Route 260 joins with Route 87 about 33 miles from Camp Verde. This was where we joined our originally planned route.After just a few miles on the top of the Rim, we began the steep descent toward the villages of Strawberry and Pine. Even though the sun had finally shown itself, we were getting pretty chilled, so we stopped in Pine to get fuel and something hot to drink.  We stopped at HB’s Place where I had my first ever piece of Oatmeal Pie. Wow! It was exceptional.

This was my first piece of Oatmeal Pie, but it sure was good.

Now that we were warm again, the sun was out and lower elevations were ahead, we rode out with smiles on our faces and hopes of a bit more adventure before getting back home. We followed Route 87 through Payson until we reached the Junction with Route 188, where we turned toward Roosevelt Lake. We made a brief stop in Pumpkin Center just prior to getting to the lake.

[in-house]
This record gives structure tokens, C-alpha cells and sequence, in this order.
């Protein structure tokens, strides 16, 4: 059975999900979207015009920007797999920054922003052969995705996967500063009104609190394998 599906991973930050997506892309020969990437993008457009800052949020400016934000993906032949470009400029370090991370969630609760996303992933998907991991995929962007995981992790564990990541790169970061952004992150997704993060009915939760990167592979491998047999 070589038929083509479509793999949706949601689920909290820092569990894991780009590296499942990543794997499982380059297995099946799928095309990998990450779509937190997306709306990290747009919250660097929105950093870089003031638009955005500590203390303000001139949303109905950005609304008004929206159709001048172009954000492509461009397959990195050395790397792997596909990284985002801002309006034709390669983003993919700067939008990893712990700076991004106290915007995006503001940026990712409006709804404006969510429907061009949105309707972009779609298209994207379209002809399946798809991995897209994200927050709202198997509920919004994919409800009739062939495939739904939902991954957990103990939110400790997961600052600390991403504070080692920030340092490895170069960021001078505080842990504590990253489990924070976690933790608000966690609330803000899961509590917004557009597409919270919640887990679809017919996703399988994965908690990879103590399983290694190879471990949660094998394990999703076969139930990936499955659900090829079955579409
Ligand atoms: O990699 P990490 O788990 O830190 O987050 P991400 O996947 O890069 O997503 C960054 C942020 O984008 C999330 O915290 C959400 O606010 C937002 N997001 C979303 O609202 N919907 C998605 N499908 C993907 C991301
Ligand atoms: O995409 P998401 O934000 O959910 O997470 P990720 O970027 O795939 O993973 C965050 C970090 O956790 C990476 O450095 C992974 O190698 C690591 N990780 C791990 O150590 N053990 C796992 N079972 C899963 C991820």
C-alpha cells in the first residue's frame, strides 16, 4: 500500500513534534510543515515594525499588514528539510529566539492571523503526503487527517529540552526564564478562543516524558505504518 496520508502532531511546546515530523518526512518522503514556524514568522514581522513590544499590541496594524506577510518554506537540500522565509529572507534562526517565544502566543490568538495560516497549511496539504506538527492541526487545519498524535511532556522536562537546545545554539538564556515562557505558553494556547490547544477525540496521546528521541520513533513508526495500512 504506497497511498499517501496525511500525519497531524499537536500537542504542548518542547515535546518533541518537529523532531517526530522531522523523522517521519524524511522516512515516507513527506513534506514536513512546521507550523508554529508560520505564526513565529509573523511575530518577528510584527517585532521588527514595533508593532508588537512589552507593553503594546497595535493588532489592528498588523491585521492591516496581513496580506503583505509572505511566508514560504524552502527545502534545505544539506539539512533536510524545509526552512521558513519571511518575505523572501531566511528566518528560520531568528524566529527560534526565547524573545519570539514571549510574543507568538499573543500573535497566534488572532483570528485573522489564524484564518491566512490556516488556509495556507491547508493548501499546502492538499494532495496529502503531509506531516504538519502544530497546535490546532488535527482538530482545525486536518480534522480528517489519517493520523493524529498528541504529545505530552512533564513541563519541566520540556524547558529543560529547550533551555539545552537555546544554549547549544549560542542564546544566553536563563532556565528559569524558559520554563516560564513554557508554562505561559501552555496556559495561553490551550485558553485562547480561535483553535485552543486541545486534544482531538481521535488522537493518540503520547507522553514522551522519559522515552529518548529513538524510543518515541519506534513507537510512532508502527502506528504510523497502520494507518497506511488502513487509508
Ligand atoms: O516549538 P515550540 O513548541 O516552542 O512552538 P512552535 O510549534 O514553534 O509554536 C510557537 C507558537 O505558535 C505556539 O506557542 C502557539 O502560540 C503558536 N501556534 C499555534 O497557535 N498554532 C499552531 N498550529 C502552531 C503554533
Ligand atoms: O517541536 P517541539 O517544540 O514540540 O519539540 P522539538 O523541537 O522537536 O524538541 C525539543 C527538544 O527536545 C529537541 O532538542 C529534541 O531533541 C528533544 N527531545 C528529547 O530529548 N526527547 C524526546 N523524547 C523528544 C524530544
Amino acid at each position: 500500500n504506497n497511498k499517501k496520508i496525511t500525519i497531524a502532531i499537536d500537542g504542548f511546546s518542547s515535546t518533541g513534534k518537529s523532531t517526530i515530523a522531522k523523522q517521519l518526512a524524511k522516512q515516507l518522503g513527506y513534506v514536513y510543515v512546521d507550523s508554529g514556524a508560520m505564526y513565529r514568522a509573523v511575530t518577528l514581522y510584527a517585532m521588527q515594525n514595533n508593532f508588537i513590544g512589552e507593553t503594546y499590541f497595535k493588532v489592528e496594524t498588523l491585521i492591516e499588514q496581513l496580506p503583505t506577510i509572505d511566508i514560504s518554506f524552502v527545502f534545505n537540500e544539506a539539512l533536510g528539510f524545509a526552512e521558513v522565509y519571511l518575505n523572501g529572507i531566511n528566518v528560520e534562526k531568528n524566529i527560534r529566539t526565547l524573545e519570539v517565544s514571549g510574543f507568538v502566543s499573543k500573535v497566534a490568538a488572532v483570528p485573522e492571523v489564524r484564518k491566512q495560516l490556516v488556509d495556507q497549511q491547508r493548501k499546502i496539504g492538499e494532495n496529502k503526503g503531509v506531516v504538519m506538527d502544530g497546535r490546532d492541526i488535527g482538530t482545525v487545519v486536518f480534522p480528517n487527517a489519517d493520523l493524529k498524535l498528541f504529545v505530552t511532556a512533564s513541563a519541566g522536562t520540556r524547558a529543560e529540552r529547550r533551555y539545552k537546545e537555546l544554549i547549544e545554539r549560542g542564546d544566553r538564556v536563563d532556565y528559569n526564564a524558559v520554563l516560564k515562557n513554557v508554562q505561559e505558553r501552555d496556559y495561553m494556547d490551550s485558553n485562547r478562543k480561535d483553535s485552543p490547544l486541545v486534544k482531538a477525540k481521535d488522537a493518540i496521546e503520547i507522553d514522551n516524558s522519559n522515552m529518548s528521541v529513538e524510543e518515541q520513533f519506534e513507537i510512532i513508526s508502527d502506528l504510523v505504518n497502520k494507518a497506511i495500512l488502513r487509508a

Nearing Lake Roosevelt on Route 188.

Once to Roosevelt Lake, we stopped at the dam for a rest and some pics. One of these days, I will ride down Route 88 from Roosevelt into Apache Junction. It is unpaved most of the way, so this day was not the day to do it. From the dam it is about 30 miles to Globe, where had decided we would eat our afternoon meal.

            

Gathered to rest and take pics of the bridge, lake and dam.

 

If you look very near the center of this pics, you can see a faint horizontal line. That is AZ-288, aka the road to Young, AZ.

After a bit of hunting, we decided to eat at De Marcos, which is right off of  Us-60 in Globe. It was dusk as we left the restaurant. One thing I have learned about myself is that I don’t like riding mountain roads at dusk or at night. Every shadow starts looking like a deer preparing to leap out at me. This can be quite terrifying at times.

Two huge tunnels going into the mine near Globe